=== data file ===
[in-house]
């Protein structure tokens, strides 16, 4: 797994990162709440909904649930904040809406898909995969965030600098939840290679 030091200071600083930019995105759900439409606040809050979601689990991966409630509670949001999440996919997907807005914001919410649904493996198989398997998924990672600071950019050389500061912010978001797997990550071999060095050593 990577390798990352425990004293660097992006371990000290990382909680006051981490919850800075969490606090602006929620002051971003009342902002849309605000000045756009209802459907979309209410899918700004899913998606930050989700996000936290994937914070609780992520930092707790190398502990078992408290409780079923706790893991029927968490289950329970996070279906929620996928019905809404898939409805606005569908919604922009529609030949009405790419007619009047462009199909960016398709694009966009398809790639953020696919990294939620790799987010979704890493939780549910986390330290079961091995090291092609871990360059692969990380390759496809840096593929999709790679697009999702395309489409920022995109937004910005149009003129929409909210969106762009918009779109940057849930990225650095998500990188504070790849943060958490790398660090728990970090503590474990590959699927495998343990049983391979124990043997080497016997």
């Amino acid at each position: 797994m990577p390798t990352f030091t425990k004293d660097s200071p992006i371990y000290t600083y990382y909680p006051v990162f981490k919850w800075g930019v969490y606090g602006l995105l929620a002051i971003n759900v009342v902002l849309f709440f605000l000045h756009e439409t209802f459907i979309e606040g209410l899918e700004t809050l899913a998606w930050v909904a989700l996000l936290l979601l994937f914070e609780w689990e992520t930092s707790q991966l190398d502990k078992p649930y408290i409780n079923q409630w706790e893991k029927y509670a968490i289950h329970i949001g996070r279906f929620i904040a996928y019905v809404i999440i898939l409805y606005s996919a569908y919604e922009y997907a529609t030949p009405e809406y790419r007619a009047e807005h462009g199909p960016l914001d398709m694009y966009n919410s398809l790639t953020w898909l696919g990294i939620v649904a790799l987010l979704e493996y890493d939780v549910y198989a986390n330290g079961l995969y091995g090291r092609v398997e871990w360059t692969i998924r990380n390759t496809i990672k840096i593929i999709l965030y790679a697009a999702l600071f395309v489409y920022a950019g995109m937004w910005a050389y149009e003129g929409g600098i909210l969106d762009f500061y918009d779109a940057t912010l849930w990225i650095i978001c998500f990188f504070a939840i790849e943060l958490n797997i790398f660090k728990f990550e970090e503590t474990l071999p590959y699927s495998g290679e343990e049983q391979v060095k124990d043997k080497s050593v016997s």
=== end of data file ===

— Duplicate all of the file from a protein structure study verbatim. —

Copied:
[in-house]
């Protein structure tokens, strides 16, 4: 797994990162709440909904649930904040809406898909995969965030600098939840290679 030091200071600083930019995105759900439409606040809050979601689990991966409630509670949001999440996919997907807005914001919410649904493996198989398997998924990672600071950019050389500061912010978001797997990550071999060095050593 990577390798990352425990004293660097992006371990000290990382909680006051981490919850800075969490606090602006929620002051971003009342902002849309605000000045756009209802459907979309209410899918700004899913998606930050989700996000936290994937914070609780992520930092707790190398502990078992408290409780079923706790893991029927968490289950329970996070279906929620996928019905809404898939409805606005569908919604922009529609030949009405790419007619009047462009199909960016398709694009966009398809790639953020696919990294939620790799987010979704890493939780549910986390330290079961091995090291092609871990360059692969990380390759496809840096593929999709790679697009999702395309489409920022995109937004910005149009003129929409909210969106762009918009779109940057849930990225650095998500990188504070790849943060958490790398660090728990970090503590474990590959699927495998343990049983391979124990043997080497016997």
């Amino acid at each position: 797994m990577p390798t990352f030091t425990k004293d660097s200071p992006i371990y000290t600083y990382y909680p006051v990162f981490k919850w800075g930019v969490y606090g602006l995105l929620a002051i971003n759900v009342v902002l849309f709440f605000l000045h756009e439409t209802f459907i979309e606040g209410l899918e700004t809050l899913a998606w930050v909904a989700l996000l936290l979601l994937f914070e609780w689990e992520t930092s707790q991966l190398d502990k078992p649930y408290i409780n079923q409630w706790e893991k029927y509670a968490i289950h329970i949001g996070r279906f929620i904040a996928y019905v809404i999440i898939l409805y606005s996919a569908y919604e922009y997907a529609t030949p009405e809406y790419r007619a009047e807005h462009g199909p960016l914001d398709m694009y966009n919410s398809l790639t953020w898909l696919g990294i939620v649904a790799l987010l979704e493996y890493d939780v549910y198989a986390n330290g079961l995969y091995g090291r092609v398997e871990w360059t692969i998924r990380n390759t496809i990672k840096i593929i999709l965030y790679a697009a999702l600071f395309v489409y920022a950019g995109m937004w910005a050389y149009e003129g929409g600098i909210l969106d762009f500061y918009d779109a940057t912010l849930w990225i650095i978001c998500f990188f504070a939840i790849e943060l958490n797997i790398f660090k728990f990550e970090e503590t474990l071999p590959y699927s495998g290679e343990e049983q391979v060095k124990d043997k080497s050593v016997s």